A contested divorce or custody case is expensive. Sometimes clients do not have enough money on hand to pay the required retainer and start the process. Adding to this problem is the fact that, in many marriages, one of the spouses has most of the access to and control of the community funds, at least at the start of the case. If you are wondering how to pay for your case, consider the following options:
Credit cards. For many people using their credit card is the easiest way to pay the retainer fee. The good news is many attorneys accept them. The other good news is that these expenses are normally considered a community cost that your spouse will share as part of the divorce.
Savings. If you have money put aside that you can access, this is a quick and easy way to pay to hire an attorney.
Family or friends. Many divorce clients will get help paying for an attorney through parents, grandparents or friends. Sometimes this help is in the form of a loan, and sometimes it is an outright gift. Remember that even if someone else pays your lawyer, you are the client. As the client are in charge of your case and you make all decisions. And the details of your case are confidential unless you decide to share them.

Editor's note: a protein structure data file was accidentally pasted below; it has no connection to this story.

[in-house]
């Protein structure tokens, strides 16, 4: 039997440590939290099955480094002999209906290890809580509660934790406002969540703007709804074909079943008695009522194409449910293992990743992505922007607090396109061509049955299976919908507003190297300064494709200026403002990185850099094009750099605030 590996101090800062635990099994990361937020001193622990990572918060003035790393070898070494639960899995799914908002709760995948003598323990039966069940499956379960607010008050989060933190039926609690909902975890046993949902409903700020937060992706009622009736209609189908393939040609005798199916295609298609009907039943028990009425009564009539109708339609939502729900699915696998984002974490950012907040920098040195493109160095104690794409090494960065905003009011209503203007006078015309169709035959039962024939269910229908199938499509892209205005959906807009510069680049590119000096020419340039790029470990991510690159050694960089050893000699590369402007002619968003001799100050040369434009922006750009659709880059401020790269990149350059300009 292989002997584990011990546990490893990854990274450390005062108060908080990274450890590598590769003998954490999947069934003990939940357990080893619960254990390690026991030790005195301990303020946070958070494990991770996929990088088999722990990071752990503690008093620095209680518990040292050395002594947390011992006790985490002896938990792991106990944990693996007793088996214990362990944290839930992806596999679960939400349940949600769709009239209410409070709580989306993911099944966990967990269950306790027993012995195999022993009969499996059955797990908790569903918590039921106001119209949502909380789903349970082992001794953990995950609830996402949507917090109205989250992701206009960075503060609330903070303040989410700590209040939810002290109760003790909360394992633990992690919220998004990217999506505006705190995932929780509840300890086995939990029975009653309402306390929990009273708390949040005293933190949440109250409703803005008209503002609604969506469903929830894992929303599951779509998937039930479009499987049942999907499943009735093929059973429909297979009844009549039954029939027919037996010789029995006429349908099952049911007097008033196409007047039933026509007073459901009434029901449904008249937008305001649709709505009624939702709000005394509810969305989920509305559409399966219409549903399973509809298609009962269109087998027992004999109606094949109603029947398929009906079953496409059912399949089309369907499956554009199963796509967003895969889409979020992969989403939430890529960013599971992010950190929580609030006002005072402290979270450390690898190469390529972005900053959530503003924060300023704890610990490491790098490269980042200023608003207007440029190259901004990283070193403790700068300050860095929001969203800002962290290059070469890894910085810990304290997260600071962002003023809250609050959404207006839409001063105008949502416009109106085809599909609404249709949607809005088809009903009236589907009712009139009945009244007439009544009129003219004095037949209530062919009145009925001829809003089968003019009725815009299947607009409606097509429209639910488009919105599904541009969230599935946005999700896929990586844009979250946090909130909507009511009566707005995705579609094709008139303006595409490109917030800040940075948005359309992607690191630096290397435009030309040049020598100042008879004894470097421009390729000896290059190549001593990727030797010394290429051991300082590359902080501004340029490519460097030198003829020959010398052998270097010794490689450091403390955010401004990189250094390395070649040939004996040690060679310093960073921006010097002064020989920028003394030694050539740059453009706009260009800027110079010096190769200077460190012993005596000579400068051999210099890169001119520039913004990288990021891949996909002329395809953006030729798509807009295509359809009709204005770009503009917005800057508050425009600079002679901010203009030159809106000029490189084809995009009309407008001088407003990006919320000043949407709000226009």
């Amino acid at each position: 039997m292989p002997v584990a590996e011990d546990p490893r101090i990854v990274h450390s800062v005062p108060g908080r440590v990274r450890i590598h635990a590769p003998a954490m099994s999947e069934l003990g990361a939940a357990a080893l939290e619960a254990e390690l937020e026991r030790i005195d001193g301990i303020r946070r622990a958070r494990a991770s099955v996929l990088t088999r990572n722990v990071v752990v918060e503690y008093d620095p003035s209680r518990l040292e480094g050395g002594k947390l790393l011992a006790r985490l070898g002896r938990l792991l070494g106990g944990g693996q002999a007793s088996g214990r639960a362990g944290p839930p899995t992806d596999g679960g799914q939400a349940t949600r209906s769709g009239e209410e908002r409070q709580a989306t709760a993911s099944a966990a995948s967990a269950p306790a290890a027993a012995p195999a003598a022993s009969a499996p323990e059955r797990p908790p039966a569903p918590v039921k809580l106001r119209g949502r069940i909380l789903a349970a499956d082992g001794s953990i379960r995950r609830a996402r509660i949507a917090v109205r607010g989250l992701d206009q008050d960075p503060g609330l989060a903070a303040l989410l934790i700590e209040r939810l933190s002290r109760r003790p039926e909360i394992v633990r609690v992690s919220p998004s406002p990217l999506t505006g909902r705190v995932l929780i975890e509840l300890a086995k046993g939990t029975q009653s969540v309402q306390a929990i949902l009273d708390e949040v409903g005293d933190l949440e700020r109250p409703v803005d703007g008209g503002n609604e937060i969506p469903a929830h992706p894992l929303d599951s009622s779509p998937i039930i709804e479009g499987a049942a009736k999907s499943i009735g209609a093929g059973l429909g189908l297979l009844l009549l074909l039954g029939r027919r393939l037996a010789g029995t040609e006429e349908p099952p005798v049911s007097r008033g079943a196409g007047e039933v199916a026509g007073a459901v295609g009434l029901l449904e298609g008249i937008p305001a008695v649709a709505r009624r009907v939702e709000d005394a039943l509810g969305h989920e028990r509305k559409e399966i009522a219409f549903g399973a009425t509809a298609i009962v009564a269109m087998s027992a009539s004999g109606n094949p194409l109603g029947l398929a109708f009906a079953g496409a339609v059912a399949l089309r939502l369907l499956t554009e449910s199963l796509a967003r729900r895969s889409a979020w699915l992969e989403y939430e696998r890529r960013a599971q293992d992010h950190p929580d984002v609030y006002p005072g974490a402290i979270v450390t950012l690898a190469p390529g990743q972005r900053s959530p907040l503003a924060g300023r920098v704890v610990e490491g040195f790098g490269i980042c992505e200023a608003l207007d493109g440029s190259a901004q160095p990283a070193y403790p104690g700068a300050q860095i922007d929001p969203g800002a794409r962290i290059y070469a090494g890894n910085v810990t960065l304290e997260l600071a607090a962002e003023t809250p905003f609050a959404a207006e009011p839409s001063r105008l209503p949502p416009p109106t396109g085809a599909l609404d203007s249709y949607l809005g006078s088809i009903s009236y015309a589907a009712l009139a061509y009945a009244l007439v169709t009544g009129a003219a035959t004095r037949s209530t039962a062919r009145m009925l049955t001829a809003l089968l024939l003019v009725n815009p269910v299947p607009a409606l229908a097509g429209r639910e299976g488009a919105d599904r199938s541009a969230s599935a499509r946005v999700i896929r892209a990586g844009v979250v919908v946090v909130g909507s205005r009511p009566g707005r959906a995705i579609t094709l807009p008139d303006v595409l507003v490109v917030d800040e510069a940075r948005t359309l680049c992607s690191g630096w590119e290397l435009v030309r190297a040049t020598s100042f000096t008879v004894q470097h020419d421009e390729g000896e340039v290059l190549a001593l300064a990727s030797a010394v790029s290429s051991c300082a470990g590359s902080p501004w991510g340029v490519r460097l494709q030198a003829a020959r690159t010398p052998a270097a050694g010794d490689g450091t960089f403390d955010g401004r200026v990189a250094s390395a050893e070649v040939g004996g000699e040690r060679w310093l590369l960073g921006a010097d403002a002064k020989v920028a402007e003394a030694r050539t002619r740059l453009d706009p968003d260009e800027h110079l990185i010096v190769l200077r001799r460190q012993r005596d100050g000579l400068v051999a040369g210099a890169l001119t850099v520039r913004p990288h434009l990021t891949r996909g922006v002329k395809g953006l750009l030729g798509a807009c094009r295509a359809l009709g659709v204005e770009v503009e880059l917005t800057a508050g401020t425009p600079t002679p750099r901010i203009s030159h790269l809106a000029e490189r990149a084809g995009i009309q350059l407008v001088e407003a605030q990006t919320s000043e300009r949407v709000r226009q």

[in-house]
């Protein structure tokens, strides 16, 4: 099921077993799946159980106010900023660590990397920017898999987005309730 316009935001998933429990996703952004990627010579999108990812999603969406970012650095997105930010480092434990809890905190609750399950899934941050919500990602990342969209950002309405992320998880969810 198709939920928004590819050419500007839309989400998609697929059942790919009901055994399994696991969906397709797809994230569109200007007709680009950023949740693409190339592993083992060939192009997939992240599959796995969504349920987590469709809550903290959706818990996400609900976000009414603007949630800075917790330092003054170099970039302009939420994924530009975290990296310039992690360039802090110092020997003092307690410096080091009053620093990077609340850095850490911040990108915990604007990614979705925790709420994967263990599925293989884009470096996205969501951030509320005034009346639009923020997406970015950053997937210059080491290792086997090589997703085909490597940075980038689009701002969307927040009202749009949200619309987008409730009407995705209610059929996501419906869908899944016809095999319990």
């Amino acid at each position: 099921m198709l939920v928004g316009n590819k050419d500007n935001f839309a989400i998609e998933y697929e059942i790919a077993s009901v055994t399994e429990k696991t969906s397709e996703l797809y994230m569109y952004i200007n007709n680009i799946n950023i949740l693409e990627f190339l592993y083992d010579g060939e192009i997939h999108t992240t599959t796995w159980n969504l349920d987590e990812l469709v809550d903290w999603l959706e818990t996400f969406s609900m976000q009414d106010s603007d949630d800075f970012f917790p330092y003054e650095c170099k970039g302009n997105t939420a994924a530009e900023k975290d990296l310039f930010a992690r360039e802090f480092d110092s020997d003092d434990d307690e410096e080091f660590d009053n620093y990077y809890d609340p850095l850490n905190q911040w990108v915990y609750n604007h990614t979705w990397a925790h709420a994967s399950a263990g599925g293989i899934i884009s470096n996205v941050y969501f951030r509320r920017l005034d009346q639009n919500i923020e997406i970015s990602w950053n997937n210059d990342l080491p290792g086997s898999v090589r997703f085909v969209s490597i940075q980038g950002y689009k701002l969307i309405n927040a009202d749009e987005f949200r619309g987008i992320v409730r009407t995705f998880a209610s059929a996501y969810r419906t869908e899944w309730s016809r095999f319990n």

Retirement accounts. Some people choose to borrow from their retirement accounts to pay for an attorney. However, this can take some time and may be more complex than some of the other options. This route may also trigger early withdrawal penalties or other taxes.
Third-party loans. Clients sometimes apply through third-party loan sources to get money to finance their case. Some online lending marketplaces (such as Lending Tree) have an easy online application process that allows you to apply with multiple lenders at one time, gives you an answer quickly, and only requires a "soft pull" of your credit report that does not affect your credit score even if you are denied.
Attorney funding (a bad idea). Some law firms allow the client to finance the case directly through the firm. At the Todd Law Firm, we do not loan money to clients for several reasons. We believe it is a conflict of interest for the lawyer working on your case to also be acting as your banker. If you fall behind, then the attorney becomes a reluctant debt collector, which causes aggravation for both the attorney and the client. You should want your attorney to be focusing their time and energy on getting the best outcome for your case, not chasing you for money.
Important note: planning ahead is key. Since divorce and custody cases are expensive, it makes sense to plan the financing of your case in advance. Think about how you will pay for hiring an attorney and get access to as much funds as possible as early as possible to reduce the risk of running out of money in the middle of your case. At a minimum, decide where you will obtain the funds to replenish your case retainer each month. If you have a good idea how you're going to pay for your case before you start, you can focus on working with your lawyer to get the best possible outcome rather than worrying about how to pay for your lawyer.